reality and fantasy
science and imagination
sky and earth
reason and dream
are things
that do not belong together.

And thus they tell the child
that the hundred is not there.
The child says:
No way. The hundred is there.”

Loris Malaguzzi, Founder of the Reggio Emilia Approach
(translated by Lelia Gandini)

I would offer one last suggestion, and add on a request. Our mascot Heavenly Ham Hock III (Hock, for short) is a flying pig. We envision him with the fabulous bird wings he is depicted with on our home page, but that is our vision. Have your preschoolsers do a study of pigs, learn all about them what they eat, how they live, what they look like. You could even visit some pigs at a farm or petting zoo. Find some art representing pigs, and recreate it. Once you know everything you can possibly know (or better yet, what the children can think of, to discover) then pose the question: “What if pigs could fly?” See what happens. Sketch the possibilities. If your pig has rocket boosters learn about rocket boosters. If it has wings learn about the things that have wings (birds, bats, airplanes etc.) The What-if-ing is really limitless. When you have created some fabulous flying pigs send us pictures or art work and we will create a page for it, here on our blog. We would love to see the creations that come from this little exercise.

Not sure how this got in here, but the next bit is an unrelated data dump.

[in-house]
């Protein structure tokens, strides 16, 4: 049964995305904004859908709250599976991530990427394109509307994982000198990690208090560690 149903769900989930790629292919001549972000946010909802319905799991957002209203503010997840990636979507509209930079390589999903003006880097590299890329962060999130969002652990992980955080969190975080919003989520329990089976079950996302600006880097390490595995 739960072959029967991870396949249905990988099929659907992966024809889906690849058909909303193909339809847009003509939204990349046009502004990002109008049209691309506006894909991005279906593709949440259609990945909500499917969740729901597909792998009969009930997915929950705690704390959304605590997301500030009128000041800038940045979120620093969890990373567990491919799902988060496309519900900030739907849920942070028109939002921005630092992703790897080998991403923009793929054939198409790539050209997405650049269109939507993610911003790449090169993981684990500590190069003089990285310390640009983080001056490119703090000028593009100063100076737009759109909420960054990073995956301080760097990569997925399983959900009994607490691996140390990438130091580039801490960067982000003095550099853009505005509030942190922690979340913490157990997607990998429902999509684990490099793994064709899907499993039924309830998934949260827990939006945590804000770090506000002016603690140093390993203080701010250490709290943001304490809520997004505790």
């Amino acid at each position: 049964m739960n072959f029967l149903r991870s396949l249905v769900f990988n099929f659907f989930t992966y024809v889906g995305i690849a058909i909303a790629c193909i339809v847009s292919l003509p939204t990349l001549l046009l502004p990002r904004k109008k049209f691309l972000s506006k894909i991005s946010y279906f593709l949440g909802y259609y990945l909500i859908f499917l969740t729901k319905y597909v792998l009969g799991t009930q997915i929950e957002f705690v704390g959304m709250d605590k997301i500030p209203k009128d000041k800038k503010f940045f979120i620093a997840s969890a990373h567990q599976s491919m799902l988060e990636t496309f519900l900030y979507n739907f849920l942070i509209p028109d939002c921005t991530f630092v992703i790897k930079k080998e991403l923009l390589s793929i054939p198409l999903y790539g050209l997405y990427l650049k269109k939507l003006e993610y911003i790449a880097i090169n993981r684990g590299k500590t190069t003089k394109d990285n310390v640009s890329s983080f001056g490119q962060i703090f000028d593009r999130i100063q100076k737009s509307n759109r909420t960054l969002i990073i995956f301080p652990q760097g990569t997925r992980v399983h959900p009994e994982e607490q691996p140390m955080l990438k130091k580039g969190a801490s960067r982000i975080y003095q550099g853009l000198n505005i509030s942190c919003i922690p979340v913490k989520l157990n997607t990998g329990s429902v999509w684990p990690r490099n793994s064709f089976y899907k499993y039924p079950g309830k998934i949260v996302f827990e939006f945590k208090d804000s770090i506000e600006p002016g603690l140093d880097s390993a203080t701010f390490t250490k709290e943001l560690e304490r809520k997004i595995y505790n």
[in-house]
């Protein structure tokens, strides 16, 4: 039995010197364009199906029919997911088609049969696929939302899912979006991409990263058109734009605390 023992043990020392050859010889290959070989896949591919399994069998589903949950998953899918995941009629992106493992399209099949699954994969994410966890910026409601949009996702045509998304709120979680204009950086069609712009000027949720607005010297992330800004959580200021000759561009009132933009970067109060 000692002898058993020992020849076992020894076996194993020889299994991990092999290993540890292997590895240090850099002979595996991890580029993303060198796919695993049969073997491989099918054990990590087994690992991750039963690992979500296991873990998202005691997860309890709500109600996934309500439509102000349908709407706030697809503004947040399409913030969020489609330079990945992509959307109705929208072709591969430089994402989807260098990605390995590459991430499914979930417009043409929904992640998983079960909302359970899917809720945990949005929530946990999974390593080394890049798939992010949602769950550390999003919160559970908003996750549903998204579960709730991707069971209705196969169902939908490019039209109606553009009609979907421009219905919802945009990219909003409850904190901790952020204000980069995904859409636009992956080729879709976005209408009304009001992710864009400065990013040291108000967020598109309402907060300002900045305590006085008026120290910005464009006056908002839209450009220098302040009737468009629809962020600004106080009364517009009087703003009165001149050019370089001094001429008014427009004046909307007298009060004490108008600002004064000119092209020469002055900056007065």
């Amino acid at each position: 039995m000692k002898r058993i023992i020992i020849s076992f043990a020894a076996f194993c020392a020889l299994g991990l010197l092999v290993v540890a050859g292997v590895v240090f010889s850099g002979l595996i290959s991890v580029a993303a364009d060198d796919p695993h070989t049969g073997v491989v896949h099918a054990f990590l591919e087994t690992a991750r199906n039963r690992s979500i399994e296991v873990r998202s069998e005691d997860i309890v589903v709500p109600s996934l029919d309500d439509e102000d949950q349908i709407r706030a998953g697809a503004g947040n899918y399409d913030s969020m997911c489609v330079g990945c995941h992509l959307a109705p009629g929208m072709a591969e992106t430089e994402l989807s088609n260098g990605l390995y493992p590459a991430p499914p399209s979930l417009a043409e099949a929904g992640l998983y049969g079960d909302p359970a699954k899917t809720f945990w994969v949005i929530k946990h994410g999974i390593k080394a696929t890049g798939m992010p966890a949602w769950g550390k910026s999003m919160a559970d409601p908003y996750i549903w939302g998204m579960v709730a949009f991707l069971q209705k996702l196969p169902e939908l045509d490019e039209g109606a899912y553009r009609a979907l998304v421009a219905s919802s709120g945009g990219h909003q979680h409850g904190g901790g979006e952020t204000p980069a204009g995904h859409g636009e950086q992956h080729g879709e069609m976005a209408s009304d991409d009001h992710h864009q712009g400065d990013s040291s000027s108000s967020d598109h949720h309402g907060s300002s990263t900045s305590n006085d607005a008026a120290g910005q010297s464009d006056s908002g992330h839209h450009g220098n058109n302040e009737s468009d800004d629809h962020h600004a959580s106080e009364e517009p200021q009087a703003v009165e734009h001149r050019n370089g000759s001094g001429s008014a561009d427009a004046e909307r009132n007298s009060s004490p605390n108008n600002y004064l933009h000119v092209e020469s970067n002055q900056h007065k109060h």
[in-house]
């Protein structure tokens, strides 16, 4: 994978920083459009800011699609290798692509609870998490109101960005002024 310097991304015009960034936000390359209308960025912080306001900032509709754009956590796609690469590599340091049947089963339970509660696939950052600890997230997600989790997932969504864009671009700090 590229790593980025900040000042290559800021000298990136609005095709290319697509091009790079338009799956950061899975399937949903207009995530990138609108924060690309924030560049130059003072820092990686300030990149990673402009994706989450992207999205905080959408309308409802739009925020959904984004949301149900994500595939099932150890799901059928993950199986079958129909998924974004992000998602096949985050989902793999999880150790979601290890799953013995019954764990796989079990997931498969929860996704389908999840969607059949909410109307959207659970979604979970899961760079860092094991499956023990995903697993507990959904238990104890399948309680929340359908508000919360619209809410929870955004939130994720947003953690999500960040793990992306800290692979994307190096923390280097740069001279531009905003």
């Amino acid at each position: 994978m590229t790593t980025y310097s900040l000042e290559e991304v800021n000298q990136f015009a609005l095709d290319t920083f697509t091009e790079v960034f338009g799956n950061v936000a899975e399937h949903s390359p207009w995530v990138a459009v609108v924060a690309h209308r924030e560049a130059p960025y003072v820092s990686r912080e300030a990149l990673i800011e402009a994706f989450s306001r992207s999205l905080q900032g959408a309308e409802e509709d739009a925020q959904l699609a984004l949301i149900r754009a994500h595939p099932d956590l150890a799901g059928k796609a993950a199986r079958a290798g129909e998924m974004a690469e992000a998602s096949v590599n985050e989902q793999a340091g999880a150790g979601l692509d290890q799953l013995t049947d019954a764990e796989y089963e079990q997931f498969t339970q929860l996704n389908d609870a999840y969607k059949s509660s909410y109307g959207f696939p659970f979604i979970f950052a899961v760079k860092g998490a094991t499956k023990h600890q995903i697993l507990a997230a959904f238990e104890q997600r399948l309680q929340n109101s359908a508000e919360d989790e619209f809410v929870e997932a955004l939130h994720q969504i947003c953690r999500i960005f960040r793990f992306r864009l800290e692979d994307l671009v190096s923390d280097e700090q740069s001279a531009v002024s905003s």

One thought on “An educated What-if too.

  1. Okay! I have just the group to do it! I’ll keep you posted! And my version of Hock is sitting over my desk with the words “What if?”, in large letters. To quote one of my most inspiring what ifers “Oh! the places we can go!”.
    Thank you so much.